It would be hard to deny that Internet “fear mongering” is an interesting phenomena, and it is amazing how many groups, organizations, rogue nations, terrorists, and even governments engage in such things. It’s all implemented to cause you, the Internet viewer to react or change your views. However, we also know that it can backfire too. Too much over-the-top fear and there are questions coming from all sides.
Indeed, I see now that all sides of the equation use this strategy at various times for various reasons; intelligence community for deception, misdirection; media for ratings; internet conspiracy theorists for web hits and traffic; unknown bloggers for notoriety; angry outcasts for revenge; politicians for power; etc.
Then there are the historical ancient conspiracy theories, those can be a hoot, you know like 2012 Mayan Calendar, Nostradamos, or even the da Vinci Code. Okay so let’s discuss the da Vinci Code as it is interesting, but the reality is that if such a thing were done, you’d need the original work to check, not a copy, of a copy, of a modified king’s version, of an off-shoot translated copy into another language.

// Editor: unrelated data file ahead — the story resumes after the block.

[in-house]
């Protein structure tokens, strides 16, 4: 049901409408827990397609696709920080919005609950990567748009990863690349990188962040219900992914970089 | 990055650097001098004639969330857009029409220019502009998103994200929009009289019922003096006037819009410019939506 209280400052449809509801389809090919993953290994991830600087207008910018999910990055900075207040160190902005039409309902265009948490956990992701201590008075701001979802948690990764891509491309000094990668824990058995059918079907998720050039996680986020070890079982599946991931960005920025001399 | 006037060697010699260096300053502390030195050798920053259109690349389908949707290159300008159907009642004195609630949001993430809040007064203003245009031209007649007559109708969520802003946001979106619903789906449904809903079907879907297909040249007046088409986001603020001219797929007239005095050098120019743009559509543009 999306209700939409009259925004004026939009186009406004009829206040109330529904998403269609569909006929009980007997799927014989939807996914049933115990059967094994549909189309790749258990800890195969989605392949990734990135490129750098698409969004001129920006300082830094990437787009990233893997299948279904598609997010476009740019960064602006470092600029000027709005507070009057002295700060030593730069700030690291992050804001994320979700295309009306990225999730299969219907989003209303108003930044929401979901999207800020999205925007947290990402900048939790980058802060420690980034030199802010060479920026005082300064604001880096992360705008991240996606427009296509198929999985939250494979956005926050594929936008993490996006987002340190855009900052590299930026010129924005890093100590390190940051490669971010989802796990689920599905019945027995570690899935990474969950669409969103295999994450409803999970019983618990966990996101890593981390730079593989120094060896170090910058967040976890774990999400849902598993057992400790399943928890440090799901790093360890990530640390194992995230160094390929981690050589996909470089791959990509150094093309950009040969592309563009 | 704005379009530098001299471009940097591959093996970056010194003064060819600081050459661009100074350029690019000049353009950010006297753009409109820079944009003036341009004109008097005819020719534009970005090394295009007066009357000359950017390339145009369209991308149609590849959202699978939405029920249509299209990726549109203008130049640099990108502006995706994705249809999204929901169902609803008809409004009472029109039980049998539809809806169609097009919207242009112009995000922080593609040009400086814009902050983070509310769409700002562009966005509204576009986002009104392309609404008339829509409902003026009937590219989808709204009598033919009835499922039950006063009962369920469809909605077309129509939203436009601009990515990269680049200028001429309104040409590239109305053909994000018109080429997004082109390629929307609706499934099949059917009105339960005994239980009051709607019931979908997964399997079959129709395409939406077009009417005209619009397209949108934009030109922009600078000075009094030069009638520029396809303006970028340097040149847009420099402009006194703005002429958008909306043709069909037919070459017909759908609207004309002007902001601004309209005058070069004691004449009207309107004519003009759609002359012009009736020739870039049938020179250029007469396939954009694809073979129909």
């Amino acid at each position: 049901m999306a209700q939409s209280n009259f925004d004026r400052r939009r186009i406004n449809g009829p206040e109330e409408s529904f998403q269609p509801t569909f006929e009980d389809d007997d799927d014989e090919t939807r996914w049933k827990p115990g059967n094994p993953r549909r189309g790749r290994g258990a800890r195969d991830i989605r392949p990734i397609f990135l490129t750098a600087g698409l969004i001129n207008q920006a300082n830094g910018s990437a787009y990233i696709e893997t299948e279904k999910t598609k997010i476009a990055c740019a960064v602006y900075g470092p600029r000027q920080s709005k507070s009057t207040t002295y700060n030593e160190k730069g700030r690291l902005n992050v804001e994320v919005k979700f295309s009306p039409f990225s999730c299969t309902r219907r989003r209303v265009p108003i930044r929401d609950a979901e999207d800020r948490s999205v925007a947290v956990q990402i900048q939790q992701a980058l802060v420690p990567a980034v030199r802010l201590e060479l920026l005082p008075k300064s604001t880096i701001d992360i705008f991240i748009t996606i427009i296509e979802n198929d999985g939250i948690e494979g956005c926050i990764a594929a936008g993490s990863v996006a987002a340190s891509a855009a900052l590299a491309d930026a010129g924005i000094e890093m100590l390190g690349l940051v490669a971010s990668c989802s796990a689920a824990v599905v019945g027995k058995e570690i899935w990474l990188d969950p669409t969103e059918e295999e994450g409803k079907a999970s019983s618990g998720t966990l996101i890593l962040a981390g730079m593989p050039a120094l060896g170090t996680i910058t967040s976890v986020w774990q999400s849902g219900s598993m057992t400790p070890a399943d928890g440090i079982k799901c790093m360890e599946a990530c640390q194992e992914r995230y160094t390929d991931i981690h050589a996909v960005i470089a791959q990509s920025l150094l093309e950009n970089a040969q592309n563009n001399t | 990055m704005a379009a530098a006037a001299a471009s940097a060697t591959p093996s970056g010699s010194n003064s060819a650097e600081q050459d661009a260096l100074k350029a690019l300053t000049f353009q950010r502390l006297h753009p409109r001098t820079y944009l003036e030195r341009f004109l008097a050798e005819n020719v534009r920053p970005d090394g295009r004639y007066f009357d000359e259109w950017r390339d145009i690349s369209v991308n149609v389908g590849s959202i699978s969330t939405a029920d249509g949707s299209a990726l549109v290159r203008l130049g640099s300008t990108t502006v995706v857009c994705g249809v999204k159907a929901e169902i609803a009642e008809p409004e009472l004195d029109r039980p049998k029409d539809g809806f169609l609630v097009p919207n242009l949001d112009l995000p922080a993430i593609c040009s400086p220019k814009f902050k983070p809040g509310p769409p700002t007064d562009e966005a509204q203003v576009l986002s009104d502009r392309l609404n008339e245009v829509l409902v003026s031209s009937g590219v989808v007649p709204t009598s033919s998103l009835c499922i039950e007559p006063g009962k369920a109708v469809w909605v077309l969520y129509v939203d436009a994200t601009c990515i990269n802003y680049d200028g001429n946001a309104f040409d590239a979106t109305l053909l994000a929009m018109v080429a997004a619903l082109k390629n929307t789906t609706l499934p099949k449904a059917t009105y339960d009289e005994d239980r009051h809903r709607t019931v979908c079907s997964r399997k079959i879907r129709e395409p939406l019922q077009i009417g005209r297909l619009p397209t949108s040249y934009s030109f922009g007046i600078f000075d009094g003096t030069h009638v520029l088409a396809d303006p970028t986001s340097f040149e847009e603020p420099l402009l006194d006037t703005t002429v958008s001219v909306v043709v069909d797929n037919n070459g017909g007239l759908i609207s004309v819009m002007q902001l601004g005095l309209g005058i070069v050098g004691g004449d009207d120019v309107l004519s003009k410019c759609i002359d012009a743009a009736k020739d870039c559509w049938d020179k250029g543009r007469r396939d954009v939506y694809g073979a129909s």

After all, it’s like that silly Twilight Zone episode where they translate the encryption of the aliens to read; “To Serve Man” which then was found out to be a cook book and double entendre, impossible, because a double entendre occurring through translation from one language to another under probability theory is nearly impossible. “To serve” in our language has two different definitions, but it wouldn’t in another language, especially one from another species that were not derivations of each other.
Of course, the authors of that screenplay probably were proud of themselves but didn’t even see the error they made, nor do any of the viewers, interesting. Occam’s Razor is therefore good for something right? So, the Bible Code as it stands cannot be correct, and if there is something to the concept we’d need the original text, thus any nonsense one reads online or using a current version in English is of no value, and false. Perhaps you might consider all this?